House and Senate Approve Obama’s Budget Outline
On his 99th day in office, President Obama received the very welcome news that Senator Specter was switching to the Democratic Party, virtually assuring the Democrats a filibuster-proof majority in the Senate—something Republicans were very quick to condemn (both the defection and the filibuster-proof majority) since they, of course, would never dream of hoping for and wishing a Republican filibuster-proof majority on the American people.
Today, on his 100th day in office, President Obama got another very welcome present: Congress easily approved a $3.4 trillion spending plan, “setting the stage for President Obama to pursue the first major overhaul of the nation’s health care system in a generation, along with other far-reaching domestic initiatives,” according to the Washington Post.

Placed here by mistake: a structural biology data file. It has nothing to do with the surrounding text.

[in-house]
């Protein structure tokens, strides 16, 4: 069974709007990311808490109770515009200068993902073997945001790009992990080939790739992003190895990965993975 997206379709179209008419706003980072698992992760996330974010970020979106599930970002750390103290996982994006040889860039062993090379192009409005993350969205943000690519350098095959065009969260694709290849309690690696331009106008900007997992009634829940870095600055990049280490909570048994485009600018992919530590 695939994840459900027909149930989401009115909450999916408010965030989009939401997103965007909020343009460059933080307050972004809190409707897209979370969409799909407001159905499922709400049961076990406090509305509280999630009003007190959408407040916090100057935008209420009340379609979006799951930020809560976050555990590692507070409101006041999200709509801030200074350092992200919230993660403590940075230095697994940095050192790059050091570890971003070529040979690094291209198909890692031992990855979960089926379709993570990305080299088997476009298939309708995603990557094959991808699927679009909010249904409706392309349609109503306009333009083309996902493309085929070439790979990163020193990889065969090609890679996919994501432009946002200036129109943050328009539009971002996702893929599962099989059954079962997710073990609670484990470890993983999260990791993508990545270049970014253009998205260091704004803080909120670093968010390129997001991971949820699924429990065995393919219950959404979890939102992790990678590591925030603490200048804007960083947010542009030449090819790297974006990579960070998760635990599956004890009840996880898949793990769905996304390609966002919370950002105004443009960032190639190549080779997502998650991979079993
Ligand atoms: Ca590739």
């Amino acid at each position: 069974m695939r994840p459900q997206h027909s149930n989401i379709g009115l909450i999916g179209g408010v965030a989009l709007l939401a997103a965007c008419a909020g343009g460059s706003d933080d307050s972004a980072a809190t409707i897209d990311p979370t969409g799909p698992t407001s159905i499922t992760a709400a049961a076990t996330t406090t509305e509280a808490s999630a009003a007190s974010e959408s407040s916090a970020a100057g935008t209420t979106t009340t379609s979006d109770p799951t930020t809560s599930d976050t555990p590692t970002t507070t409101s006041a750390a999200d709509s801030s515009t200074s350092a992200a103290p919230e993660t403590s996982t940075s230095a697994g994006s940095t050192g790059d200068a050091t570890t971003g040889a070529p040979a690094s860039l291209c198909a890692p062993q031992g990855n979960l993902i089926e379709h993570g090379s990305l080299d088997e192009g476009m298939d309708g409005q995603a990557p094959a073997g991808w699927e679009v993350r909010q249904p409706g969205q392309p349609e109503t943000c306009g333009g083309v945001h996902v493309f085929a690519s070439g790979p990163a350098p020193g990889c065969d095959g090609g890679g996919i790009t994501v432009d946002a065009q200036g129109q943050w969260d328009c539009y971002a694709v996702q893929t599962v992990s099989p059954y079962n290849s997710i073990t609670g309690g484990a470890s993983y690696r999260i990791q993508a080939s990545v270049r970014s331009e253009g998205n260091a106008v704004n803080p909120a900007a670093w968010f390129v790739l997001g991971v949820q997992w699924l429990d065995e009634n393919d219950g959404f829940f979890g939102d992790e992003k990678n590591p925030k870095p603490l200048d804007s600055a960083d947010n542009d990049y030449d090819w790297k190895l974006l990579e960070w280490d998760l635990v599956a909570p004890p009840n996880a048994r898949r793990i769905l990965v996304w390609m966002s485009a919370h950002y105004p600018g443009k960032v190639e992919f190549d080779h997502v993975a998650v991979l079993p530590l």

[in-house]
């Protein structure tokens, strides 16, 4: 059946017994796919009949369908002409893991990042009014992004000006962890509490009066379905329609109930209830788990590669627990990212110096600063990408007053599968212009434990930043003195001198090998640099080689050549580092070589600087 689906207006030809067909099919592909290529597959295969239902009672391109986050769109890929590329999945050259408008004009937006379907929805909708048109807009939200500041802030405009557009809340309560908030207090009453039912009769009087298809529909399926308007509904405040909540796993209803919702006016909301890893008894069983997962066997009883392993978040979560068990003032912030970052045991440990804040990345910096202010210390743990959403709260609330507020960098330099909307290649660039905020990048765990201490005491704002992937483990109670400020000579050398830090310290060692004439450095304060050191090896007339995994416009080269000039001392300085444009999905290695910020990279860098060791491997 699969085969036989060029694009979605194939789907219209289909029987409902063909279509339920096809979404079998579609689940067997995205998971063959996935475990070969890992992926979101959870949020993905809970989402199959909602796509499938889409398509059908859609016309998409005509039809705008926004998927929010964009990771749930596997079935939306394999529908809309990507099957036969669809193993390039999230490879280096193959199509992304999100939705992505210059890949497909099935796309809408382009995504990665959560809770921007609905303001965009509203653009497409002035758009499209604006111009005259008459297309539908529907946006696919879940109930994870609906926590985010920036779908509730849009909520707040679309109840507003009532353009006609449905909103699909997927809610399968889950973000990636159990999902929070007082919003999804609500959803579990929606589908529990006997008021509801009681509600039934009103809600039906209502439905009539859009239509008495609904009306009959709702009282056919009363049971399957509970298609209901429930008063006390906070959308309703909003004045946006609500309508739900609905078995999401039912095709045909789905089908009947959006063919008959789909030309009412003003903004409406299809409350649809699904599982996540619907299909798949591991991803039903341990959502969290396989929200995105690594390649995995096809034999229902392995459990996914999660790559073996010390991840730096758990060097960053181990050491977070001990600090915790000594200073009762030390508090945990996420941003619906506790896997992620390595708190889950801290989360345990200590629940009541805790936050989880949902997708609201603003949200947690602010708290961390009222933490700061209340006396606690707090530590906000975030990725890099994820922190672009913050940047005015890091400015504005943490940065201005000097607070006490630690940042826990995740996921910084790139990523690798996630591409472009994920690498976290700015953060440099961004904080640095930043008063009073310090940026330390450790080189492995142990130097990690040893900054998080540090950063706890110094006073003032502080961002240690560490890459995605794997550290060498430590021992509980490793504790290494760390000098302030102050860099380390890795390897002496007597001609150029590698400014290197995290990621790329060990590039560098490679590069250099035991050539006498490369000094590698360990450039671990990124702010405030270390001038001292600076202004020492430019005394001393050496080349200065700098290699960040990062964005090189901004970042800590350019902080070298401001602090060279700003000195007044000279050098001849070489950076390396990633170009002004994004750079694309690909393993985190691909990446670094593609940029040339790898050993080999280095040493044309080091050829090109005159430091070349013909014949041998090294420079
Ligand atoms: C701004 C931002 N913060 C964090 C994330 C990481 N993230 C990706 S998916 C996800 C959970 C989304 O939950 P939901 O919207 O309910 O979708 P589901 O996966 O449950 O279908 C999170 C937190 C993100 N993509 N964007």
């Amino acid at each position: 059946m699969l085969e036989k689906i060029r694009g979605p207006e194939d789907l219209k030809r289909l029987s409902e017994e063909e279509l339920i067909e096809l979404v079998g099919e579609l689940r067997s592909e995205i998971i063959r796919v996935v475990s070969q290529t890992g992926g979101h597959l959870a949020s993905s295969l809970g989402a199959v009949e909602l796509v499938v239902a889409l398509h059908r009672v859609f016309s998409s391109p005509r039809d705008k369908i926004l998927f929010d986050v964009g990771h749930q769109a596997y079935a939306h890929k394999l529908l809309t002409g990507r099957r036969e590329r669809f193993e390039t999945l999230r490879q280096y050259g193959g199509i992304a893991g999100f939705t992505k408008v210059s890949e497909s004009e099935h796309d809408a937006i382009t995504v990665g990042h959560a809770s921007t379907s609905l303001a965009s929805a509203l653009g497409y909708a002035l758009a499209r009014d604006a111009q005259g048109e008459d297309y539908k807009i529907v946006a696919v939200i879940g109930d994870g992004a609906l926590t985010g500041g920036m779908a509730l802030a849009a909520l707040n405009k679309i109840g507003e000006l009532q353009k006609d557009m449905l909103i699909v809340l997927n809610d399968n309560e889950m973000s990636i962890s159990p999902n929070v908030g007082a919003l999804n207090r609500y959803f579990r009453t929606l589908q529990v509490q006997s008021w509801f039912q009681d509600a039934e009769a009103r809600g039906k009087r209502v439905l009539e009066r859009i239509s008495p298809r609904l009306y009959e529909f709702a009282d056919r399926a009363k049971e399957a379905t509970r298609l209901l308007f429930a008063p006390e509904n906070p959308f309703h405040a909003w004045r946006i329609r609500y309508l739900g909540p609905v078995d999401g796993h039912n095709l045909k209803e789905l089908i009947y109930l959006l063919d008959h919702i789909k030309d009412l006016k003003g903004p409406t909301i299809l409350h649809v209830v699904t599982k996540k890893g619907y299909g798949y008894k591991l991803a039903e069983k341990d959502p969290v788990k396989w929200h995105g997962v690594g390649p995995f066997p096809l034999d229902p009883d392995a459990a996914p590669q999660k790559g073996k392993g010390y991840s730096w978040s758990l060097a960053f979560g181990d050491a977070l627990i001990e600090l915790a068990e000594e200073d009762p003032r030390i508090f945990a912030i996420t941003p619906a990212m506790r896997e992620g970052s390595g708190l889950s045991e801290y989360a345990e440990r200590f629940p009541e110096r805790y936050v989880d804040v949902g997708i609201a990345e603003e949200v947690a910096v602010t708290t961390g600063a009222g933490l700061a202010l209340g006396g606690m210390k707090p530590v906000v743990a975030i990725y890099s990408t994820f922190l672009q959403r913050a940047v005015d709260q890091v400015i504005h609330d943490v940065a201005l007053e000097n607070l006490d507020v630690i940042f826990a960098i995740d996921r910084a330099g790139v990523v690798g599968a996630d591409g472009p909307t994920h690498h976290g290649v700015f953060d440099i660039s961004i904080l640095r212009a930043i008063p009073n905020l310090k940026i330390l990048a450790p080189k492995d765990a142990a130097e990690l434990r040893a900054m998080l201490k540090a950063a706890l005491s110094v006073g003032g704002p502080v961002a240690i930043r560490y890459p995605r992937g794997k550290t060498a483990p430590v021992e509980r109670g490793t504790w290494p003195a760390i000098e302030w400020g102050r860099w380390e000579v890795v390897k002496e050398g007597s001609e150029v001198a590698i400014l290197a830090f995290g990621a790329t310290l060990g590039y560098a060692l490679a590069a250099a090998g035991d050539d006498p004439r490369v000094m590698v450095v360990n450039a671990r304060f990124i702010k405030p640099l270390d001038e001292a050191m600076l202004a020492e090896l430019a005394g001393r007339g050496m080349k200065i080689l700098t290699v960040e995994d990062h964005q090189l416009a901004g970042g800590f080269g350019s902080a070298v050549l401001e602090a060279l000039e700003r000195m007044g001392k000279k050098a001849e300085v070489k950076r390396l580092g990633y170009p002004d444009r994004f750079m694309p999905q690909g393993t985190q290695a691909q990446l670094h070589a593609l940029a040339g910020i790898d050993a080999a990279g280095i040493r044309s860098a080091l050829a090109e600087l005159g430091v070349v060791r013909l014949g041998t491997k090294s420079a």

Lawmakers also agreed to use a powerful procedural tool known as reconciliation to advance the president’s proposal to expand health coverage for the uninsured, handing the new administration a huge victory on its 100th day in office. Unlike 1993, when then-president Bill Clinton unveiled a universal coverage plan that went nowhere on Capitol Hill, Obama now has a strong mandate for change from both chambers of Congress and a mid-October deadline for key congressional committees to send legislation to the full House and Senate.
The budget resolution was passed in the House 233 to 193 without a single Republican vote and in the Senate 53 to 43.
For more details, read “Senate Joins House in Approving Obama’s Budget Outline” in the Post